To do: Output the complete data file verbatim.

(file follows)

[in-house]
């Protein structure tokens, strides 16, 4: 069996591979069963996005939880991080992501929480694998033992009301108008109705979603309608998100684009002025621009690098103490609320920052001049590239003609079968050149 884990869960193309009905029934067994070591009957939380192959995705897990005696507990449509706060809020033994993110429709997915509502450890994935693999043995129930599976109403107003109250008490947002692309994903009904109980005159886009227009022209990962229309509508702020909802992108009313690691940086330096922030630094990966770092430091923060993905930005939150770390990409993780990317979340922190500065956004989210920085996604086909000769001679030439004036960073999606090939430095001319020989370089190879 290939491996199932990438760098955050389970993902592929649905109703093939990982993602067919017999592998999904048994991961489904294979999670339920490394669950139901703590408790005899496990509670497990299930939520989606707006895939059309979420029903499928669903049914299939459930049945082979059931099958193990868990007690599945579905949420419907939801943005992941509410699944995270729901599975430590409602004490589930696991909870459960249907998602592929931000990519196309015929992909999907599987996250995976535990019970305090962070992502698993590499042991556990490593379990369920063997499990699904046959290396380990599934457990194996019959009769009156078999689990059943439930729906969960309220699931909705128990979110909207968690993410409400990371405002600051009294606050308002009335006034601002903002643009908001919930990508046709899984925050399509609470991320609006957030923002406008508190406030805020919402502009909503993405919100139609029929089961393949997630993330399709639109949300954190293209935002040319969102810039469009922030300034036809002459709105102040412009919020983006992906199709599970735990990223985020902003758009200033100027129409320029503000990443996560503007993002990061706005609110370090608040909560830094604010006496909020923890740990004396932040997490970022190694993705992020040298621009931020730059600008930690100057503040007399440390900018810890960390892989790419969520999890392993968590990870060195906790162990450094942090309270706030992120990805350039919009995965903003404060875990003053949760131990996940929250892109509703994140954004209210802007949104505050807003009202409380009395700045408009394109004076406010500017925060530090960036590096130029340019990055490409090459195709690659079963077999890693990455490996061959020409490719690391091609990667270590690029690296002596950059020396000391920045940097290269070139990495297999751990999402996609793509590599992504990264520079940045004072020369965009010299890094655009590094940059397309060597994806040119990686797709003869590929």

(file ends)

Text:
[in-house]
């Protein structure tokens, strides 16, 4: 069996591979069963996005939880991080992501929480694998033992009301108008109705979603309608998100684009002025621009690098103490609320920052001049590239003609079968050149 884990869960193309009905029934067994070591009957939380192959995705897990005696507990449509706060809020033994993110429709997915509502450890994935693999043995129930599976109403107003109250008490947002692309994903009904109980005159886009227009022209990962229309509508702020909802992108009313690691940086330096922030630094990966770092430091923060993905930005939150770390990409993780990317979340922190500065956004989210920085996604086909000769001679030439004036960073999606090939430095001319020989370089190879 290939491996199932990438760098955050389970993902592929649905109703093939990982993602067919017999592998999904048994991961489904294979999670339920490394669950139901703590408790005899496990509670497990299930939520989606707006895939059309979420029903499928669903049914299939459930049945082979059931099958193990868990007690599945579905949420419907939801943005992941509410699944995270729901599975430590409602004490589930696991909870459960249907998602592929931000990519196309015929992909999907599987996250995976535990019970305090962070992502698993590499042991556990490593379990369920063997499990699904046959290396380990599934457990194996019959009769009156078999689990059943439930729906969960309220699931909705128990979110909207968690993410409400990371405002600051009294606050308002009335006034601002903002643009908001919930990508046709899984925050399509609470991320609006957030923002406008508190406030805020919402502009909503993405919100139609029929089961393949997630993330399709639109949300954190293209935002040319969102810039469009922030300034036809002459709105102040412009919020983006992906199709599970735990990223985020902003758009200033100027129409320029503000990443996560503007993002990061706005609110370090608040909560830094604010006496909020923890740990004396932040997490970022190694993705992020040298621009931020730059600008930690100057503040007399440390900018810890960390892989790419969520999890392993968590990870060195906790162990450094942090309270706030992120990805350039919009995965903003404060875990003053949760131990996940929250892109509703994140954004209210802007949104505050807003009202409380009395700045408009394109004076406010500017925060530090960036590096130029340019990055490409090459195709690659079963077999890693990455490996061959020409490719690391091609990667270590690029690296002596950059020396000391920045940097290269070139990495297999751990999402996609793509590599992504990264520079940045004072020369965009010299890094655009590094940059397309060597994806040119990686797709003869590929």